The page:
Redmond now resisted all demands that women be granted the vote, either in a separate franchise bill for the whole of the UK or for Irish women only in the Home Rule Bill. He opposed votes for women both personally and for tactical reasons: like most politicians of the day, he feared the effect on his own party at election time. But he was also afraid of a threat to Home Rule - that Prime Minister Asquith would resign if female suffrage were imposed on him and the Home Rule Bill might then lapse. Redmond kept his party single-mindedly focused on the achievement of Home Rule for Ireland while he held the balance of power in parliament.
Women were barred from the convention of the Irish Parliamentary Party in 1912 because they had heckled and asked awkward questions in previous years and Redmond and Asquith were physically assaulted by English suffragettes in Dublin in July 1912. Indeed Redmond had become a 'hate figure' for many in the suffrage movement in England and Ireland. He voted in parliament for force-feeding of women on hunger strike and for the 'Cat and Mouse Act.'
Some Nationalist MPs however supported female suffrage. They included Willie Redmond, brother of John Redmond and Tim Healy, a barrister who defended suffragettes in court in London and always voted in parliament for women's suffrage.
By the time Home Rule for Ireland could be implemented after World War I, the political scene had radically changed. Redmond and Asquith eventually voted in favour of votes for women in the Representation of the People Act (1918) but Redmond himself died before the eclipse of his party by Sinn Féin in the general election of 1918.
Unionists in Ireland, north and south, vigorously opposed Home Rule. Being in a minority position in parliament during the passage of the Home Rule Bill, they brought pressure to bear in other ways. 237,368 men signed the Ulster Solemn League and Covenant opposing Home Rule in 1912 and 234, 046 women signed a female counterpart. The Ulster Volunteer Force was formed in 1913 and subsequently imported arms.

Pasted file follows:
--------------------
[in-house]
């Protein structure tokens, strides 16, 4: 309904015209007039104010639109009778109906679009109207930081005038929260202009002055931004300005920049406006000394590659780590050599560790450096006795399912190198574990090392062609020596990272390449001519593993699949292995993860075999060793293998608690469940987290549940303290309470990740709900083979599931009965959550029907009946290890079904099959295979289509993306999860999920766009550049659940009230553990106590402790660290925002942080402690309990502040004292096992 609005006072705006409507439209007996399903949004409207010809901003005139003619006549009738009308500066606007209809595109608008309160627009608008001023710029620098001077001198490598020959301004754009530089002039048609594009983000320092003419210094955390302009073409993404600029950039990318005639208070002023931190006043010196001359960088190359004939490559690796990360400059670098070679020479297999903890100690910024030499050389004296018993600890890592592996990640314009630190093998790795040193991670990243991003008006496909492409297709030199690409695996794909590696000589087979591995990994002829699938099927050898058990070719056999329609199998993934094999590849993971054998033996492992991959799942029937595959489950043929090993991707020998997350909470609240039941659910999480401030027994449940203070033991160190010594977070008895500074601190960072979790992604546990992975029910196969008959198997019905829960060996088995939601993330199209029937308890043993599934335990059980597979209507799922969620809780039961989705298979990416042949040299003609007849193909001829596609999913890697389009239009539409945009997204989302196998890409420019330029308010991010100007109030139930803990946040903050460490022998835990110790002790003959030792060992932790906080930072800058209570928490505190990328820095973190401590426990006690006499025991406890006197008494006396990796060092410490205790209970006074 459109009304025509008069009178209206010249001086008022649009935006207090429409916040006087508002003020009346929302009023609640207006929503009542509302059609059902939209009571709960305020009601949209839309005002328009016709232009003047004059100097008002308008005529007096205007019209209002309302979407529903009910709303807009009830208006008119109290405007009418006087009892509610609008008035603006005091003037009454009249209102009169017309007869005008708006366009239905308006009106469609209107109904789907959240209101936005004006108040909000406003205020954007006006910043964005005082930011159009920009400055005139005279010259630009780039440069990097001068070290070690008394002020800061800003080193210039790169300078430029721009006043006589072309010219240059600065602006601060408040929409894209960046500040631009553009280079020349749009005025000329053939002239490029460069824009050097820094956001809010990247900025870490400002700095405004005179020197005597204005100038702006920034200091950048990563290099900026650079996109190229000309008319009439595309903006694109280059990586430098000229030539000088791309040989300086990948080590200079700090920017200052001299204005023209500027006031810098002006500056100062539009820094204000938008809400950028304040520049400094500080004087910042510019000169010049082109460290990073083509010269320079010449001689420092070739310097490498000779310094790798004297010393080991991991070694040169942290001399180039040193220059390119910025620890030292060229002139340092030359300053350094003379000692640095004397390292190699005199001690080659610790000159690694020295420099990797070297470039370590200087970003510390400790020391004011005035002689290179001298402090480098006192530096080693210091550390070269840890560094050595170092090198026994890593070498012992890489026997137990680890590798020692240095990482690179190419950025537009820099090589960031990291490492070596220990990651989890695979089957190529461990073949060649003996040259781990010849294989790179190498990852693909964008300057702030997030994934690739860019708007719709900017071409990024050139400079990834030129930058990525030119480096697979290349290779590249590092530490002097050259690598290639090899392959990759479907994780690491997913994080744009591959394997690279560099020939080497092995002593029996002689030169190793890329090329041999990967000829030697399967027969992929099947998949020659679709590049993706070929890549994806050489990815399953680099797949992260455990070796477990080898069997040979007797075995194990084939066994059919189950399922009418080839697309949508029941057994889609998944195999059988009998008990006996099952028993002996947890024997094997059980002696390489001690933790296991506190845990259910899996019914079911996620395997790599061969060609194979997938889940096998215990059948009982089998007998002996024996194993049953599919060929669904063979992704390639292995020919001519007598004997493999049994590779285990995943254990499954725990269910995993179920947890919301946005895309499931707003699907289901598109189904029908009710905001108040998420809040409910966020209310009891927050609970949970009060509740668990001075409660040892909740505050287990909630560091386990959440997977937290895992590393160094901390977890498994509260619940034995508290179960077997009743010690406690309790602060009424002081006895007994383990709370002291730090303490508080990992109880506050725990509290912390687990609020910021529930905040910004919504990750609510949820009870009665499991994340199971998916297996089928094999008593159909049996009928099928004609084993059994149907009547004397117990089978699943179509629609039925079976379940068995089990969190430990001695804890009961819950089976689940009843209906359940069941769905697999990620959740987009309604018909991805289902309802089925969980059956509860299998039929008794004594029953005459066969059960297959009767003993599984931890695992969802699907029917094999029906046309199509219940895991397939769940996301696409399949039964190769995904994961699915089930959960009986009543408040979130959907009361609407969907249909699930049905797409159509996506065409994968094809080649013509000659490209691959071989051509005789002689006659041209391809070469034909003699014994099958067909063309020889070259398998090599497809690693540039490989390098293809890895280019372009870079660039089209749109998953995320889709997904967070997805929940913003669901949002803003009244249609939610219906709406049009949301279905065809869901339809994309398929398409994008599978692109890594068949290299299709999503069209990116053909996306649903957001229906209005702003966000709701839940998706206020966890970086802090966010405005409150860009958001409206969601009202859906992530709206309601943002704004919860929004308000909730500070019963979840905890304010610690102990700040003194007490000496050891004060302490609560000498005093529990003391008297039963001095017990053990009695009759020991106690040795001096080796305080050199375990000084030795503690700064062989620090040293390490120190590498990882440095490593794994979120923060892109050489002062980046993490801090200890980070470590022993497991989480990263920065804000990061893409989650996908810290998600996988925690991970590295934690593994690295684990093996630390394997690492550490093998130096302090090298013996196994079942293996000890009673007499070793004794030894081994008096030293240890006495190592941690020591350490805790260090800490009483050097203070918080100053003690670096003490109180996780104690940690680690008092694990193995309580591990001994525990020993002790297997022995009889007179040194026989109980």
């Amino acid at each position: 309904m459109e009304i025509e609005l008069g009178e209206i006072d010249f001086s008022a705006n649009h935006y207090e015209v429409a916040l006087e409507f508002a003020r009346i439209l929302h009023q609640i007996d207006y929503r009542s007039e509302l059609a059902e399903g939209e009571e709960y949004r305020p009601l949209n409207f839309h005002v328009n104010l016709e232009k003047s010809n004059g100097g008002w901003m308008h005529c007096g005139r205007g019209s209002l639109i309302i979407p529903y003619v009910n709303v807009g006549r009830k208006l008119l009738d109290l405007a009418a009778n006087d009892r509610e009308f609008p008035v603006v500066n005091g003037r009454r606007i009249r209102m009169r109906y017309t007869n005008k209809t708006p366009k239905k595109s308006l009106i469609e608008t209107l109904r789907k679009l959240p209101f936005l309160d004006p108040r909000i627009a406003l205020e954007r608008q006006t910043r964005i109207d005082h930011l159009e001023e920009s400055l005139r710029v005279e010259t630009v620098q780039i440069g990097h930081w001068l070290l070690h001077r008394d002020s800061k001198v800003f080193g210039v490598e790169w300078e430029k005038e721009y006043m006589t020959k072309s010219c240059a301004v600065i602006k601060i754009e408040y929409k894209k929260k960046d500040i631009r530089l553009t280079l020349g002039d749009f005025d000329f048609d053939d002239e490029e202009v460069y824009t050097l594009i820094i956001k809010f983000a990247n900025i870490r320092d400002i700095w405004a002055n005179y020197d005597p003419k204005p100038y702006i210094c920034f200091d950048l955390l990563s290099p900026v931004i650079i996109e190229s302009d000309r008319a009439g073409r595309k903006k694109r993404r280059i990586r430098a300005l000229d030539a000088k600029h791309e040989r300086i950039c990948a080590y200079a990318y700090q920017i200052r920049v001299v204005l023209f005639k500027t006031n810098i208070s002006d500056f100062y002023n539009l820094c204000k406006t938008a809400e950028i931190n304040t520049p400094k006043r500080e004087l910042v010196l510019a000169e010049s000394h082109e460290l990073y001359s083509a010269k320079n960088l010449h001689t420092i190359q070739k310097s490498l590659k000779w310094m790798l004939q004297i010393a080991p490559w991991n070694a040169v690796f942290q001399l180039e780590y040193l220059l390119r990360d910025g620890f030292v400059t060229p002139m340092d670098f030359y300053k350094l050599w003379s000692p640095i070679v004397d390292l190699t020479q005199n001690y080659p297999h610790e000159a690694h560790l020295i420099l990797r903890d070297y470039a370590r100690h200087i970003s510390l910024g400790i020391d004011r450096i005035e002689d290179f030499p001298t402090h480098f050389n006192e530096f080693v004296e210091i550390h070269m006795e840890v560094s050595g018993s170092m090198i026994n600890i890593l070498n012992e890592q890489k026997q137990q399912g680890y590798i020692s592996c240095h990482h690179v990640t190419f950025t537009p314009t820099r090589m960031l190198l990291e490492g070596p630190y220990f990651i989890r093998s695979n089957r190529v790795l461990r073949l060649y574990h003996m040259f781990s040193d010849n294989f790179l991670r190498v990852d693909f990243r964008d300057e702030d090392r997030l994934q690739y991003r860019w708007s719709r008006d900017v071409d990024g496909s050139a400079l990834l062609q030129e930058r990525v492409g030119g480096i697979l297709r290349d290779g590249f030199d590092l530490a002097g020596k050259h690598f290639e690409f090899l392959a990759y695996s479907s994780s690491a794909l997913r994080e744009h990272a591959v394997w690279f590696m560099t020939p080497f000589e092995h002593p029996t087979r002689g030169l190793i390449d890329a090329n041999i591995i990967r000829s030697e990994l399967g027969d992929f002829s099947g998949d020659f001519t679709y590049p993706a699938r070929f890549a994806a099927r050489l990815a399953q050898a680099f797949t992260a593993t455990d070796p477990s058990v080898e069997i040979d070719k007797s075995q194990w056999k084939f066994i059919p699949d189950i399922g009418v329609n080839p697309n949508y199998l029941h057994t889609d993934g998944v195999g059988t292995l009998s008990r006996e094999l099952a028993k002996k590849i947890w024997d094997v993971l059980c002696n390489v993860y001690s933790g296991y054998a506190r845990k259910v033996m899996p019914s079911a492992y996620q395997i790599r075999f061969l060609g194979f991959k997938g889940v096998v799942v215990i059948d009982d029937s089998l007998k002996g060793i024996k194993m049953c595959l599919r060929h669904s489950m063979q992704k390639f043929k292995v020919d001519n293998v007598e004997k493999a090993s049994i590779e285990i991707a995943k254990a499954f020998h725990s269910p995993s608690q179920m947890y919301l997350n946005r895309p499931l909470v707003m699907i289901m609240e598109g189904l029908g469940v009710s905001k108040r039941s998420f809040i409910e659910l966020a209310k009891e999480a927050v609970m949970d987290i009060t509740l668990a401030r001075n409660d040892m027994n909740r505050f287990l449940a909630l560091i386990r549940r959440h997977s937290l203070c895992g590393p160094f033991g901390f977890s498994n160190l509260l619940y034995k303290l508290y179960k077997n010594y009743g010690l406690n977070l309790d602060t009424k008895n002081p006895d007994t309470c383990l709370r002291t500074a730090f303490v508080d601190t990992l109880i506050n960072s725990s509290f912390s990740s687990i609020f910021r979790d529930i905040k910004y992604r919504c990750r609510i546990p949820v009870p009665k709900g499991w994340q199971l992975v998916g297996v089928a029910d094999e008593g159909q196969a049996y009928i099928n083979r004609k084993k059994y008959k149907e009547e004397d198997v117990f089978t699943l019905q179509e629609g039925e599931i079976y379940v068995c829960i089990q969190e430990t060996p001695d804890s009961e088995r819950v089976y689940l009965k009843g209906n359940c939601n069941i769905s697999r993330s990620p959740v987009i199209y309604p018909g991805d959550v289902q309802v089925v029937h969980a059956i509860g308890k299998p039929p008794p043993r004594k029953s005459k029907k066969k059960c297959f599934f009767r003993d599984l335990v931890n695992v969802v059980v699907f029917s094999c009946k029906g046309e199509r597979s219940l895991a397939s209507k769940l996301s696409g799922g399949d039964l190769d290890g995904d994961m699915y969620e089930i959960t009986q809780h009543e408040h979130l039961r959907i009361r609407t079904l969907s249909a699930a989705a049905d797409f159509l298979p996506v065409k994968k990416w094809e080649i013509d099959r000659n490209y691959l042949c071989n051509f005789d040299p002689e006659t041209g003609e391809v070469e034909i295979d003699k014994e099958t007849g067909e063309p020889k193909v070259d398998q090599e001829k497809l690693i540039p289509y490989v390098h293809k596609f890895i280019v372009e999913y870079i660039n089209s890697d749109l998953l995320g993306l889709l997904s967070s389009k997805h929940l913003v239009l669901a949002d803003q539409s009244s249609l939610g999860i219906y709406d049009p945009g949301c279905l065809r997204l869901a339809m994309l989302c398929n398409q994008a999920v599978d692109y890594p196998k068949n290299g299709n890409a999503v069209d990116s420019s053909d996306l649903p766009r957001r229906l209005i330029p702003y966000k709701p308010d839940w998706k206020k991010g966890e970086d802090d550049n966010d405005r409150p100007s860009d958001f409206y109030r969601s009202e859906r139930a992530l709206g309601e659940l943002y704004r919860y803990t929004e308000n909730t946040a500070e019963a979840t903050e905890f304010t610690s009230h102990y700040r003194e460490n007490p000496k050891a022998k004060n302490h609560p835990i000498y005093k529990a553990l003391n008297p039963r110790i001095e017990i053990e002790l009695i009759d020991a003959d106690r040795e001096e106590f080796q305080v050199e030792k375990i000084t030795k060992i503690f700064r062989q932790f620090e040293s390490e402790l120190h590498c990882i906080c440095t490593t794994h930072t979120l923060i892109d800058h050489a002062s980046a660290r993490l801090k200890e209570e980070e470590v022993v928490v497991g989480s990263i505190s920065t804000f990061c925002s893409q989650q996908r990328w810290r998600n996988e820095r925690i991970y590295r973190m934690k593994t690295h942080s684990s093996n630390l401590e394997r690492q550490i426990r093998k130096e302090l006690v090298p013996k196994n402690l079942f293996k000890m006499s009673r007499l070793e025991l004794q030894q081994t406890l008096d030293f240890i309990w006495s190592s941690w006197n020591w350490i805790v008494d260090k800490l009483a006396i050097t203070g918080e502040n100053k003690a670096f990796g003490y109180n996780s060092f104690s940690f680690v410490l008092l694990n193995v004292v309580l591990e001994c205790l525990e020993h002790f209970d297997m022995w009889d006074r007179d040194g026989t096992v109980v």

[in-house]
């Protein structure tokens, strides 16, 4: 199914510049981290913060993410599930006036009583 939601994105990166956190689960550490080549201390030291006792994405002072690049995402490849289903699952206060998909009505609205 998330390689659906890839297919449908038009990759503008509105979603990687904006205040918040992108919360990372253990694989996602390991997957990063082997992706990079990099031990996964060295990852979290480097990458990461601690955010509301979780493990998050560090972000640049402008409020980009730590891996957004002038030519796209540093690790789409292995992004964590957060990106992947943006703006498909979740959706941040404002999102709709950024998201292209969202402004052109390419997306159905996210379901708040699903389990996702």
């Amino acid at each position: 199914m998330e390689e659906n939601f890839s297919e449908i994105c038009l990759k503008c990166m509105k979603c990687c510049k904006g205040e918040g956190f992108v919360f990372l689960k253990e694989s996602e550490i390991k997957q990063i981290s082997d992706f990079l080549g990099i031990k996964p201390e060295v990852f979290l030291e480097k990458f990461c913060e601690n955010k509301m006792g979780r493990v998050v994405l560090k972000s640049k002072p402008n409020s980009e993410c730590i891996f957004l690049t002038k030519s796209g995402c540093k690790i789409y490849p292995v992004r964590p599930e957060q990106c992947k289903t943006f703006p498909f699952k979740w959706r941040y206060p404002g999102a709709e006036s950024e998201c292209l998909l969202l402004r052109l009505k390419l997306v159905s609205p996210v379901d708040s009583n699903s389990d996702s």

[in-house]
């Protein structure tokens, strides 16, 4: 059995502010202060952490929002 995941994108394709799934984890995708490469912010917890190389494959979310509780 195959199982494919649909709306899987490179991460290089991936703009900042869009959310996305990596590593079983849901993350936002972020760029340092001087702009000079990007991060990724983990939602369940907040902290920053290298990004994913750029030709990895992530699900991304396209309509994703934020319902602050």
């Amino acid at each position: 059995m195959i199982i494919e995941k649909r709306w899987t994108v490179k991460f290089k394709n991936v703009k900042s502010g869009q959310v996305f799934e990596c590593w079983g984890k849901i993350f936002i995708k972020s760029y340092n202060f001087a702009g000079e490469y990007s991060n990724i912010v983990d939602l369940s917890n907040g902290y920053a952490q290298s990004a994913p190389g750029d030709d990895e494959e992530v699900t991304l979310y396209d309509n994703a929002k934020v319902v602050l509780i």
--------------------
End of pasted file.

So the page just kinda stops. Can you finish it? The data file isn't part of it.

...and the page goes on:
Unionist women were then split along lines such as:
|Ulster/the rest of Ireland||legal means/militant means|
|unionist/feminist||political means/military means|
|suffragist/suffragette||support the war effort/not support the war effort|
Sir Edward Carson, the Ulster Unionist leader, opposed women's suffrage on principle and Ulster was targeted in 1914 by the UK militant suffragette movement, the WSPU. When their members were imprisoned for burning houses and possessing explosives, they went on hunger strike and the WSPU could then point to the harsh treatment they received while a blind eye was turned to the UVF when they imported weapons and threatened armed resistance to the democratic decisions of the UK parliament.
Unionists dominated the parliament of Northern Ireland set up in 1920 and women were allowed to vote on an equal basis with men from 1928.
Sinn Féin accepted women members from its foundation in 1905. It was Máire de Buitléir, a friend of founder Arthur Griffith who suggested the name while Jennie Wyse Power, suffragist and one time member of the Ladies' Land League, became vice president of Sinn Féin. Most members would have been opposed to militant suffragism, however.